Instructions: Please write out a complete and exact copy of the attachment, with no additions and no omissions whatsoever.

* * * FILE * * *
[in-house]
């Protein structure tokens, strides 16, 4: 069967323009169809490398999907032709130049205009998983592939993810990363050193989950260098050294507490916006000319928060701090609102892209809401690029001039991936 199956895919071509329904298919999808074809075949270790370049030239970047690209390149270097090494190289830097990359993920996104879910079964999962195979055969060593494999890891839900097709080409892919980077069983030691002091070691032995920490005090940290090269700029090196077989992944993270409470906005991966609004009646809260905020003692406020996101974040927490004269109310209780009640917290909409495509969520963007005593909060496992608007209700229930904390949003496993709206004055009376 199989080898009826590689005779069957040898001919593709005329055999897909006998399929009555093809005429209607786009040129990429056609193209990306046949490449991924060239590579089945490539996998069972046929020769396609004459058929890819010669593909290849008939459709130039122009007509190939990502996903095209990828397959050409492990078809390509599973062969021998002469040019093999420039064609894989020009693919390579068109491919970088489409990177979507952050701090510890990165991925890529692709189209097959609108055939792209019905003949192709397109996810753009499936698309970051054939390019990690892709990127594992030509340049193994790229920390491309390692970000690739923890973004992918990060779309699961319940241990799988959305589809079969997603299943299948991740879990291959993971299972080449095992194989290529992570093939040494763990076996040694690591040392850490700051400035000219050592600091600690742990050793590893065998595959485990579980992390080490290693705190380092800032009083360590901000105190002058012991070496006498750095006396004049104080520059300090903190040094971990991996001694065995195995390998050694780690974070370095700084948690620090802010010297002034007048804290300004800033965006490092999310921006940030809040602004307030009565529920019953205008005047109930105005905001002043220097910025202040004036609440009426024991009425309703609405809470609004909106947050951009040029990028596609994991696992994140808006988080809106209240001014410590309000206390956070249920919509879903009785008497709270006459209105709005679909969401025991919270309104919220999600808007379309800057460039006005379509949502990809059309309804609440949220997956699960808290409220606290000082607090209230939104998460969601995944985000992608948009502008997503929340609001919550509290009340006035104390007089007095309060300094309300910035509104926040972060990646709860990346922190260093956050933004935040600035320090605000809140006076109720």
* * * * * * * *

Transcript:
[in-house]
């Protein structure tokens, strides 16, 4: 069967323009169809490398999907032709130049205009998983592939993810990363050193989950260098050294507490916006000319928060701090609102892209809401690029001039991936 199956895919071509329904298919999808074809075949270790370049030239970047690209390149270097090494190289830097990359993920996104879910079964999962195979055969060593494999890891839900097709080409892919980077069983030691002091070691032995920490005090940290090269700029090196077989992944993270409470906005991966609004009646809260905020003692406020996101974040927490004269109310209780009640917290909409495509969520963007005593909060496992608007209700229930904390949003496993709206004055009376 199989080898009826590689005779069957040898001919593709005329055999897909006998399929009555093809005429209607786009040129990429056609193209990306046949490449991924060239590579089945490539996998069972046929020769396609004459058929890819010669593909290849008939459709130039122009007509190939990502996903095209990828397959050409492990078809390509599973062969021998002469040019093999420039064609894989020009693919390579068109491919970088489409990177979507952050701090510890990165991925890529692709189209097959609108055939792209019905003949192709397109996810753009499936698309970051054939390019990690892709990127594992030509340049193994790229920390491309390692970000690739923890973004992918990060779309699961319940241990799988959305589809079969997603299943299948991740879990291959993971299972080449095992194989290529992570093939040494763990076996040694690591040392850490700051400035000219050592600091600690742990050793590893065998595959485990579980992390080490290693705190380092800032009083360590901000105190002058012991070496006498750095006396004049104080520059300090903190040094971990991996001694065995195995390998050694780690974070370095700084948690620090802010010297002034007048804290300004800033965006490092999310921006940030809040602004307030009565529920019953205008005047109930105005905001002043220097910025202040004036609440009426024991009425309703609405809470609004909106947050951009040029990028596609994991696992994140808006988080809106209240001014410590309000206390956070249920919509879903009785008497709270006459209105709005679909969401025991919270309104919220999600808007379309800057460039006005379509949502990809059309309804609440949220997956699960808290409220606290000082607090209230939104998460969601995944985000992608948009502008997503929340609001919550509290009340006035104390007089007095309060300094309300910035509104926040972060990646709860990346922190260093956050933004935040600035320090605000809140006076109720």